State Laws Limit Americans’ Estate Planning Abilities During the Coronavirus

Although the coronavirus pandemic began only concentrated in large cities, there are cases now in all states both in cities as well as more rural areas. More and more people are considering what they want to do if they become infected, including thinking about estate planning.

“You start asking yourself, what happens if I become sick?” Jack Garniewski, president of the National Association of Estate Planners and Councils says. “Do I have the proper legal documents in place so that someone would be able to make decisions for me financially and from a medical standpoint?”

Garniewski says that more Americans are now making sure they have a durable power of attorney, which gives another person the power to make financial decisions for them if they become incapacitated. Many people are also planning how they want their property to be transferred if something happens to them.

Depending on your state’s laws, estate planning documents (including a durable power of attorney, health care power of attorney, and wills) often require notarization and may also require witnesses. The notarization process typically takes place in person, but now we find ourselves in a time when many state governments are asking residents to only leave their homes for emergencies.

Some states already allow remote online notarization for many of these documents, and some have made their laws around this more flexible during the pandemic. However, some states still aren’t allowing online notarization for certain documents.

According to Charlottesville, Virginia-based law firm McGuireWoods, Florida, Idaho, Minnesota and Virginia all allow remote online notarization, and some have allowed this for years.

Vermont, Indiana, and North Dakota have statutes for remote online notarization that have never been enacted. Arizona, Maryland, Iowa, Nebraska, and Wisconsin have enacted these laws, but they have not yet gone into effect. Most of these states have, however, released temporary guidance on options for remote online notarization during the outbreak.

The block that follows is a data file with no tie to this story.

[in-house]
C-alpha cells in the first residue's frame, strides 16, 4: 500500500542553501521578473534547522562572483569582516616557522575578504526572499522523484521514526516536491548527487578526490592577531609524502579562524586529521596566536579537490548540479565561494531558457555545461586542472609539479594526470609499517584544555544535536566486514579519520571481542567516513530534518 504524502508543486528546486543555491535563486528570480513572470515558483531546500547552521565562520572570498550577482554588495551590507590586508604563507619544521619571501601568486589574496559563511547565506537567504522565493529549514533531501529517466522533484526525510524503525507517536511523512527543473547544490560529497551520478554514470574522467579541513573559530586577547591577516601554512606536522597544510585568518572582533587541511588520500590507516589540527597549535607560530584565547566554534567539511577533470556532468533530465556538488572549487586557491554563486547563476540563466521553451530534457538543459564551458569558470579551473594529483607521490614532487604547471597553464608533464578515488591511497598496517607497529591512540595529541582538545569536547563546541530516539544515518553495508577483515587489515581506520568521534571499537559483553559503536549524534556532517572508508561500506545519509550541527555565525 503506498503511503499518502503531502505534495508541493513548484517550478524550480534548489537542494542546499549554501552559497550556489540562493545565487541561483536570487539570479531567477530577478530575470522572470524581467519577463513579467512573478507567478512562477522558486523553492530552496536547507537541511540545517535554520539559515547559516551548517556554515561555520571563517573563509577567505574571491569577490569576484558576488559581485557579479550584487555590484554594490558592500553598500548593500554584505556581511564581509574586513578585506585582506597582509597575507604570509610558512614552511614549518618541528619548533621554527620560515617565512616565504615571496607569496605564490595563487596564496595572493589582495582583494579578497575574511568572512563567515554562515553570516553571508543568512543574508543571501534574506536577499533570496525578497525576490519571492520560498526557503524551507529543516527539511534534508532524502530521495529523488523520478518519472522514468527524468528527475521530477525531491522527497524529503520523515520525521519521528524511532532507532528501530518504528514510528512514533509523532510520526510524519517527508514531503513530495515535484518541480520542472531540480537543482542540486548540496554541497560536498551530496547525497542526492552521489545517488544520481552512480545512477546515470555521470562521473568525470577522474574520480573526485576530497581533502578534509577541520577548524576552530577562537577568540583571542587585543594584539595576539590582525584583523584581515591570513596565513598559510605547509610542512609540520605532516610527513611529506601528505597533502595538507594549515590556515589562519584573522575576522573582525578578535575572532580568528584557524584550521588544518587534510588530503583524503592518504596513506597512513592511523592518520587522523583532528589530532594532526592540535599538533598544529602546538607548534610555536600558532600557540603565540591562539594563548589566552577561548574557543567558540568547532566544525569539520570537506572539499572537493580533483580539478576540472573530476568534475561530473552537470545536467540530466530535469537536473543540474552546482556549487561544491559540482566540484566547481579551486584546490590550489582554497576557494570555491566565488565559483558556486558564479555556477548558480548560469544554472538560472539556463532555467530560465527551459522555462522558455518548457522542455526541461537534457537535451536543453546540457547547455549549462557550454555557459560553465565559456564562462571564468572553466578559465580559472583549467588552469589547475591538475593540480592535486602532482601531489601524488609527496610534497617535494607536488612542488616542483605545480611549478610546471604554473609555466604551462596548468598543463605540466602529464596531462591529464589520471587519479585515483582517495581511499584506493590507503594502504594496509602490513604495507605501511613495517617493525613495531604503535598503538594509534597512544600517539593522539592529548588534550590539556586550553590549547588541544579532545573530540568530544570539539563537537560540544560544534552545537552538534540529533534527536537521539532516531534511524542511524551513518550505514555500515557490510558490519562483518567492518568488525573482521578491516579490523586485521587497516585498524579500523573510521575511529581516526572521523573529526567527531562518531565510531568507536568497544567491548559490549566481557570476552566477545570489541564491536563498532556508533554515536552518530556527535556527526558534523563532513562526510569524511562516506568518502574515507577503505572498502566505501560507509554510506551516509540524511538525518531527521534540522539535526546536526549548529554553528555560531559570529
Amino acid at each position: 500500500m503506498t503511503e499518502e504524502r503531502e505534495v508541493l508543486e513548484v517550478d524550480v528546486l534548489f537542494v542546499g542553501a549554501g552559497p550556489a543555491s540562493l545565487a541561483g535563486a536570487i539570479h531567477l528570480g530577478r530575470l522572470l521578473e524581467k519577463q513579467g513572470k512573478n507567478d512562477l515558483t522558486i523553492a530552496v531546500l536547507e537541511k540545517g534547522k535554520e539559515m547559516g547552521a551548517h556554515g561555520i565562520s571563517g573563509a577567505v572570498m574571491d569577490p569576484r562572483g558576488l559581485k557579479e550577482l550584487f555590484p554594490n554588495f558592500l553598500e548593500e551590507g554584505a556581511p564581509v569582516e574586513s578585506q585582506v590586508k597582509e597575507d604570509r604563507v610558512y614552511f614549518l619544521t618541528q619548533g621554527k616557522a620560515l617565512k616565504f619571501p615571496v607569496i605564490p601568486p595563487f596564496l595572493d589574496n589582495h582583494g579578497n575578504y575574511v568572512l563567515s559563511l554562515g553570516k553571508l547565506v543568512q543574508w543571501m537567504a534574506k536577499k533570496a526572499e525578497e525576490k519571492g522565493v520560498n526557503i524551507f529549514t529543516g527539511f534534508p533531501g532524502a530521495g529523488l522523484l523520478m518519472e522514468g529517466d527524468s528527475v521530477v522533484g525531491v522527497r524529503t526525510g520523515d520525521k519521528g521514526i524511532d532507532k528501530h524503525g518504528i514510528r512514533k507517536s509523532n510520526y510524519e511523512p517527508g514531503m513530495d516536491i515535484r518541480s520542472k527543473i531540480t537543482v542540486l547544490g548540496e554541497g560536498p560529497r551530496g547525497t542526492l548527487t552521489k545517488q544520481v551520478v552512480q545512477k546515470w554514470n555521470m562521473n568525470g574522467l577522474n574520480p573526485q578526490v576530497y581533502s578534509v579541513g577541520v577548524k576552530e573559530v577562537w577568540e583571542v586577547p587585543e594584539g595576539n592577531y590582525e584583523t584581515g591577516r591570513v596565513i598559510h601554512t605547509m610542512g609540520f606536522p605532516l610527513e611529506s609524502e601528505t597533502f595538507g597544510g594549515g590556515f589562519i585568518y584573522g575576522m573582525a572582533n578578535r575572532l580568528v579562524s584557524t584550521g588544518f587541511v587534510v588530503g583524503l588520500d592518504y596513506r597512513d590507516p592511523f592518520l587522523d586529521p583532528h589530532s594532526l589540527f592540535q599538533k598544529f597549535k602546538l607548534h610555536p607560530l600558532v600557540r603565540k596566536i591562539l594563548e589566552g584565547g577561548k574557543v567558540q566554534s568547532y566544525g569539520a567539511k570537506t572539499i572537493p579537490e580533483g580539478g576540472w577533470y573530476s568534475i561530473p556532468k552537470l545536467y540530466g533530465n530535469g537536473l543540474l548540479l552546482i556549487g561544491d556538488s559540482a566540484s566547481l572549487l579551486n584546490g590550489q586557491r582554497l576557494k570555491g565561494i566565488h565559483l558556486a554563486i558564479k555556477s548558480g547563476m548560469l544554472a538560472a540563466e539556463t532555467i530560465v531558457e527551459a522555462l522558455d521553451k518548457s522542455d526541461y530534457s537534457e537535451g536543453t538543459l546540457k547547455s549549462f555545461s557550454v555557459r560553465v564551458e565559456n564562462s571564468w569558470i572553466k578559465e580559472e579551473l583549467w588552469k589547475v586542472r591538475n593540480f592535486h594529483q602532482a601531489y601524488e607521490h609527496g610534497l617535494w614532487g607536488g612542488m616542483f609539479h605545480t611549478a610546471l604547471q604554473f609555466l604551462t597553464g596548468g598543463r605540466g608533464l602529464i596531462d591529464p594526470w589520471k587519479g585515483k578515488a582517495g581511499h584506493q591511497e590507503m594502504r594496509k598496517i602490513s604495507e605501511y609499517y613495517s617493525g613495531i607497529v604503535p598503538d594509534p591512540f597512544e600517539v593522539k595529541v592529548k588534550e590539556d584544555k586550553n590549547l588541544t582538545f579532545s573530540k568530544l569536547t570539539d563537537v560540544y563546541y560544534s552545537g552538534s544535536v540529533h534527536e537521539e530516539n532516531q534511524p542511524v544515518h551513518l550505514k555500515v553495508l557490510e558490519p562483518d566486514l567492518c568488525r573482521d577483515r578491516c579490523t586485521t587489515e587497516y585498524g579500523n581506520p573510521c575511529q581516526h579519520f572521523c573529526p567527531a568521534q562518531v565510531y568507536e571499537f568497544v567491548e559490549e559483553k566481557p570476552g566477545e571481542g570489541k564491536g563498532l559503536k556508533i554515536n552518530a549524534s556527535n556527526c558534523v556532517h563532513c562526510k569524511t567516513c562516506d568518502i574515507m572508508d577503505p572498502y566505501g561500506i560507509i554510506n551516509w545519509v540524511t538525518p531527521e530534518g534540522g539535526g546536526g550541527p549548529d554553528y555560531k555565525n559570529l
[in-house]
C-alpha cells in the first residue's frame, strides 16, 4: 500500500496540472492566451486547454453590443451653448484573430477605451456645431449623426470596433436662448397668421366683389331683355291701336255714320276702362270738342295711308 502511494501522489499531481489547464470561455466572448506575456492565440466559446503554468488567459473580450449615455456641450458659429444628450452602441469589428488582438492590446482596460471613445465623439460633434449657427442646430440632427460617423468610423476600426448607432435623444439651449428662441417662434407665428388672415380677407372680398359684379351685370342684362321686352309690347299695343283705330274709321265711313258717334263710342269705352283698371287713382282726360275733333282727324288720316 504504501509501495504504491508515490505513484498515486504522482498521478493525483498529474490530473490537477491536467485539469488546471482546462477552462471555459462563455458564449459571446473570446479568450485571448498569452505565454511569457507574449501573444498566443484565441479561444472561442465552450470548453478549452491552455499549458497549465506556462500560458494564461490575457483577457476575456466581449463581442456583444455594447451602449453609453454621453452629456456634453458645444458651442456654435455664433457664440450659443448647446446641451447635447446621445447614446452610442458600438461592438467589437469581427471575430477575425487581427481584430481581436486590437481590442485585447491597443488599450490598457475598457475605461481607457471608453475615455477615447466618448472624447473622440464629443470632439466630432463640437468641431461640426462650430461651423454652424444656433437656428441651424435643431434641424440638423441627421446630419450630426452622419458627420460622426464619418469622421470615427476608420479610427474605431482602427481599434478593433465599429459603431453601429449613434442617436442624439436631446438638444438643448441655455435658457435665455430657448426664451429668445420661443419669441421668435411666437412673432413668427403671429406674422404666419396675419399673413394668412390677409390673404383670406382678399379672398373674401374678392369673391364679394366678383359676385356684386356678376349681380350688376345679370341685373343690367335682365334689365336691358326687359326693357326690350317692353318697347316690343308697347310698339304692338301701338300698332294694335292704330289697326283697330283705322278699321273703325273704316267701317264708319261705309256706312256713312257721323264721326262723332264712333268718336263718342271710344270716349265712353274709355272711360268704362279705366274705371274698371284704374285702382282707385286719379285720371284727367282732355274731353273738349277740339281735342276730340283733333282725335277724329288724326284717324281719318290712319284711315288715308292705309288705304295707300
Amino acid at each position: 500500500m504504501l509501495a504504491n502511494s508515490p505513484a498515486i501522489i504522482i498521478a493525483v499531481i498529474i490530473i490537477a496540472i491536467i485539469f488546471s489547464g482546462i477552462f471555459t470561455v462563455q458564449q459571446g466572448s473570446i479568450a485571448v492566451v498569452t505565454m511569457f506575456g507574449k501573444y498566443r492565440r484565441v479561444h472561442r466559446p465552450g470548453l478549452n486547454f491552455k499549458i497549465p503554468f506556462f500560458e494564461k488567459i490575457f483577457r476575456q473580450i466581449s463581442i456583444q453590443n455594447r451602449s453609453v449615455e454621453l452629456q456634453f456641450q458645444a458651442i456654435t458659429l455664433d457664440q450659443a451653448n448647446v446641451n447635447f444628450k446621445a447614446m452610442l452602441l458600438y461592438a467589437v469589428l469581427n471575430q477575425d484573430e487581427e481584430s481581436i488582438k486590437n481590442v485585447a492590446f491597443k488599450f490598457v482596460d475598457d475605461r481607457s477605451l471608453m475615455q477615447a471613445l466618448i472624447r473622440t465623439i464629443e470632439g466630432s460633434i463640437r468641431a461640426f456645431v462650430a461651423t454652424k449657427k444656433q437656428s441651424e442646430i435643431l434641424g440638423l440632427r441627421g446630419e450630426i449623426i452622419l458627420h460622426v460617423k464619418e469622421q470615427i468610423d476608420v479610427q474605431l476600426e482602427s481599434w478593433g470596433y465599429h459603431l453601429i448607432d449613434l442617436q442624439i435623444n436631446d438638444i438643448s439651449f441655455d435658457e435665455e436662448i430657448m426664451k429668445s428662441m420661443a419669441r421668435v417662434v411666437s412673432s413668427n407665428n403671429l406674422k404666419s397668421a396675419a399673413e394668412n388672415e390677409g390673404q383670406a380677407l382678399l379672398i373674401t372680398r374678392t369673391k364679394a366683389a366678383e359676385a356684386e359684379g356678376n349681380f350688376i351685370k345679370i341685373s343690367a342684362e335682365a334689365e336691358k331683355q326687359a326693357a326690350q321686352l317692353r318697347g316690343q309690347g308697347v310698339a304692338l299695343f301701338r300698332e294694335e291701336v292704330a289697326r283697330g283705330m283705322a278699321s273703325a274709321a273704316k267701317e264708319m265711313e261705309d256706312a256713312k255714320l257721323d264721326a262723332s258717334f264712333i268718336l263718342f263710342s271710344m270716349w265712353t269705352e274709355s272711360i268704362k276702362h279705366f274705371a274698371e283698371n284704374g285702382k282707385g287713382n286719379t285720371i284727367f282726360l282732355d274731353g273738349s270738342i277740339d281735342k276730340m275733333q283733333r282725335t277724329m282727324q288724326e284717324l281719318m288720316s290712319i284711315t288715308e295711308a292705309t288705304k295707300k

Alabama, Arkansas, Colorado, Connecticut, Illinois, Michigan, Missouri, New York, New Hampshire, New Mexico, Texas, Washington, and Wyoming have all passed executive orders or legislation related to remote online notarization since the start of the outbreak.

But Jeffrey Katz, managing partner at JDKatz Attorneys at Law in Bethesda, Maryland, says he isn’t sure if state laws are evolving as quickly as the outbreak. He noted that Maryland still doesn’t allow witnesses to participate remotely and that a document requiring witnesses would mean the witnesses still need to be physically present.

Andrea Chomakos, a partner at McGuireWoods, says that in the U.S., wills typically require two witnesses, and a health care power of attorney document often requires two witnesses that are not related to the individual. This creates a major issue as most people who are social distancing are only with other family members right now.

Chomakos’ office is located in North Carolina, which doesn’t allow remote online notarization, so she has had to be creative in how to serve her clients who want to sign their wills. North Carolina does allow individuals to transcribe their will in their own handwriting and sign it without needing witnesses or notarization, so in this case, clients are able to handwrite and sign the wills Chomakos sends them.

Tim Reiniger, the principal author of the Virginia’s first remote notarization law which was enacted in 2011, says that the state has strong remote online notarization laws, but these don’t apply to all estate planning documents, including wills.

Reiniger is now supporting a federal bill that would authorize notaries to perform remote online notarizations nationwide. States would then decide how to apply that law to the use of witnesses and certain documents such as wills.

“When we wrote the first online notary law in Virginia, we had no idea that there would be as much interest as there is now, and we find it very exciting,” Reiniger says.

Some people have raised concerns that documents notarized remotely could be litigated after the pandemic. If someone signs estate planning documents under these pandemic conditions and then passes away, these documents might be challenged and the effectiveness of these remote online procedures might be called into question, according to Chomakos.

It can be stressful for estate planning offices to ensure that safety guidelines are followed while people are rushing to get estate planning documents signed during COVID-19, which adds to the importance of online notarizations to reduce risk for all involved. Many people who have delayed finishing their estate plan now have a sense of urgency, Chomakos adds. “It reiterates that these are incredibly important matters.”

For assistance with establishing your estate plan during this time or in areas of Elder Law, contact us at Wilson and Wilson Estate Planning and Elder Law, LLC at 708 482 7090 for our main office in LaGrange, Illinois or at 847 656 8958 for our Northbrook, Illinois office.

State Laws Limit Americans’ Estate Planning Abilities During the Coronavirus